When do veterinarians refer a case?
By Dr. Chris Duke
McClatchy-Tribune News Service
By Dr. Chris Duke
I don't go through a week of general practice without the issue of consulting a specialist coming up in a conversation with a client.
In today's world of specialization in medicine, veterinary medicine is keeping pace by offering a variety of specialties if veterinary clients desiring a higher level of expertise as opposed to that given in general practice. The question is, when should a veterinary case be referred?
In a nutshell, the answer varies according to: the comfort zone of the veterinarian in providing care for a case, the desire of the client to seek a level care above and beyond what is offered by the general practitioner, and the economics of the situation.
As one would surmise, good communication between the veterinarian and the client is essential in order to provide the pet owner and ultimately, the pet what is desired.
Let's address the comfort zone of the primary veterinarian. There are general practice veterinarians with varying levels of expertise and experience in a given discipline. Whether cardiology, orthopedics, ophthalmology, oncology or neurology, there are options to "treat at home" or refer according to the comfort zone of the general practitioner.
Two factors usually come into play here: Is there a specialist in a needed discipline for this case within a reasonable distance? Furthermore, does the primary veterinarian have experience with those types of cases? My personal approach is to make the offer to refer to the best regional specialist in a challenging case (even if distance is an issue) as the first choice, with my clinic locally treating here at home as the second choice. That way, I have the client's blessing on treating a tough case if they choose not to take my offer to refer, with their understanding that I'm not the best in the region, but I do have experience with that particular type of case.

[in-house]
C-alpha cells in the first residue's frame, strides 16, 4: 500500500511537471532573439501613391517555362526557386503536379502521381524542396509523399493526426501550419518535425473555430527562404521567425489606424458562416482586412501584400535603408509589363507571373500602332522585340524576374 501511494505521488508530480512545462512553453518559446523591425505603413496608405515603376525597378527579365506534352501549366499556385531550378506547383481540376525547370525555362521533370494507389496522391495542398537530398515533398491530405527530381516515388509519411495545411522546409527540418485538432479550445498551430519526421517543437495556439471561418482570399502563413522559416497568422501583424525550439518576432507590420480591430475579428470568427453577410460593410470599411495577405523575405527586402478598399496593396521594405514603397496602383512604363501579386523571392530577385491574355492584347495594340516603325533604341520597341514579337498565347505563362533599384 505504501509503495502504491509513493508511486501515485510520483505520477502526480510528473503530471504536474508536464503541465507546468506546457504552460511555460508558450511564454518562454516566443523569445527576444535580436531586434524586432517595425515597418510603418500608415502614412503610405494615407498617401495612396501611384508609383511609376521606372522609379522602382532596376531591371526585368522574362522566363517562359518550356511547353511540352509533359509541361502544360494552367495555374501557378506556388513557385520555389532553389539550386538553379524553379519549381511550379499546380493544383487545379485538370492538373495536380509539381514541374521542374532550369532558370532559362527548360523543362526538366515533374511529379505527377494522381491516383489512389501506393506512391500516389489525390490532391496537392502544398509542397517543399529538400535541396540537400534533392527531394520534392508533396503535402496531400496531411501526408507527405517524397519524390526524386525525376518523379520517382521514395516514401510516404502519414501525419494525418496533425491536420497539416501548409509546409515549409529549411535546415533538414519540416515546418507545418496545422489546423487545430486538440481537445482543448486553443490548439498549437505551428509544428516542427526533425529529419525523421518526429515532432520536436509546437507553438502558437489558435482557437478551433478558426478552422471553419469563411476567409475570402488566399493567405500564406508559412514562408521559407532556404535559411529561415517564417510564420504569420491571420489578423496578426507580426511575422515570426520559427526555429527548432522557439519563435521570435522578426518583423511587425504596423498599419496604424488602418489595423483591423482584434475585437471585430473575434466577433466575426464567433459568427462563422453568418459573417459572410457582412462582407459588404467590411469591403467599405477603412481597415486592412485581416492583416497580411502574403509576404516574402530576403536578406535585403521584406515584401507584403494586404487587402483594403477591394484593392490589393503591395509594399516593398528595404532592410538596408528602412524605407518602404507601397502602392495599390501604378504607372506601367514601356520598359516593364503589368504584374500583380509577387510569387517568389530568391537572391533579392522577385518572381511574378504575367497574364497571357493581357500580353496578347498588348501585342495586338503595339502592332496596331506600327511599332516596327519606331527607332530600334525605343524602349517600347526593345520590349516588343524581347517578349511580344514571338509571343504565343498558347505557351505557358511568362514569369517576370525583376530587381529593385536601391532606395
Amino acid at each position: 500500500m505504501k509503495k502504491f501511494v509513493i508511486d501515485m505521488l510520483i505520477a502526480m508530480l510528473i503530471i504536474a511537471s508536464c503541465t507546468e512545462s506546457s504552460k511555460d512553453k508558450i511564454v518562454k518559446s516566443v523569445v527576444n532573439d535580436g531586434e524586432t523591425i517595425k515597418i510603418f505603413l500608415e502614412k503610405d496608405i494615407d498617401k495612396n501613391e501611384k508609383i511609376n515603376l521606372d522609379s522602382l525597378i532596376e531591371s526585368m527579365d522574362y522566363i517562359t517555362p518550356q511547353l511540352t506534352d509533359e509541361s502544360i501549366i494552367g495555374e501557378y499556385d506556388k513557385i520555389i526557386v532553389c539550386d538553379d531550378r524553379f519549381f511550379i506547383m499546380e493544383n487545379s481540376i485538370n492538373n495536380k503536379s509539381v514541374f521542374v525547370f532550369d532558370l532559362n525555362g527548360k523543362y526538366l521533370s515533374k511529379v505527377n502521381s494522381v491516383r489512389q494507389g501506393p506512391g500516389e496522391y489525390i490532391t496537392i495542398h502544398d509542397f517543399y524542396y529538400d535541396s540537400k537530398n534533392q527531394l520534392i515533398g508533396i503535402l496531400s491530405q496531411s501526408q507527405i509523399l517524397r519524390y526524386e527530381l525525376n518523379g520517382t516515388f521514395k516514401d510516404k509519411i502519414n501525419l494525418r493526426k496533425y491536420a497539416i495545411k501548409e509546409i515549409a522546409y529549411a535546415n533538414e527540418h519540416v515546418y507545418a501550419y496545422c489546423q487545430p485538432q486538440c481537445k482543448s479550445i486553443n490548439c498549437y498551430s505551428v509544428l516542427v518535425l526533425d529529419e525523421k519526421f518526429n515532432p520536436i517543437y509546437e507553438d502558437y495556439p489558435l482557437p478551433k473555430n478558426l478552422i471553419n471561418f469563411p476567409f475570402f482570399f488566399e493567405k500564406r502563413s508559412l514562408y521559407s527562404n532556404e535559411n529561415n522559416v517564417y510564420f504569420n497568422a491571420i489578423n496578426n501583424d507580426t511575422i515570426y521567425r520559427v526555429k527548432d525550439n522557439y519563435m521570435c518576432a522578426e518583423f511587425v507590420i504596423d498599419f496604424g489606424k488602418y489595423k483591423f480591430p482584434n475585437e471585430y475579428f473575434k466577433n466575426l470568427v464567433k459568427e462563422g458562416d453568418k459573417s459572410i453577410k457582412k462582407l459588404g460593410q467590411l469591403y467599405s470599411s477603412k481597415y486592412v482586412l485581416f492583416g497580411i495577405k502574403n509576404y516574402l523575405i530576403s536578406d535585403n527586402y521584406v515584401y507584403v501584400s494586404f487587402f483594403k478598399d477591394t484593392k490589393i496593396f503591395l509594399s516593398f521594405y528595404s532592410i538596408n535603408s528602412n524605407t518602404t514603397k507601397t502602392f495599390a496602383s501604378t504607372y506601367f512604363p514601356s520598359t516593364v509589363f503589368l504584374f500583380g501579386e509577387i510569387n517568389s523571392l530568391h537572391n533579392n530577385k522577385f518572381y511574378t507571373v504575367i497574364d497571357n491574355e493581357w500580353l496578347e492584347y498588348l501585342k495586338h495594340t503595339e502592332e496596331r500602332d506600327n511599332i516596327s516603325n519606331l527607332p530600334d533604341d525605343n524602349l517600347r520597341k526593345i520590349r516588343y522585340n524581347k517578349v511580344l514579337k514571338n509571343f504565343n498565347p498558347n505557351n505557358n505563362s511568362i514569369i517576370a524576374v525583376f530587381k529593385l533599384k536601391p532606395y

As for the distance issue, it truly is an issue here in South Mississippi. With no board certified specialists in practice south of Jackson in Mississippi, there is a need to go north into Mississippi, or to cross into Alabama or Louisiana to seek certain specialists in some fields. To more and more pet owners, I see the choice to seek the best specialists on a given case opted for (despite distance) in recent years.
Finally, I must mention the economics of these situations. The truth is that seeking assistance for your pet from specialists can be expensive. Trips to see veterinary specialists involve commuting time and money, often times after clients have already paid the primary veterinarian for initial care. Yet, if top-notch care from the best minds and/or equipment in a veterinary discipline is the goal, then referral of a case is a good option. Your veterinarian has you and your pet's best interest in mind when a recommendation to refer a case comes about.
Dr. Chris Duke is a veterinarian at Bienville Animal Medical Center in Ocean Springs, Miss. Questions for this column are encouraged. Write to South Mississippi Veterinary Medical Association, 20005 Pineville Road, Long Beach, MS 39560 and include a self-addressed stamped envelope.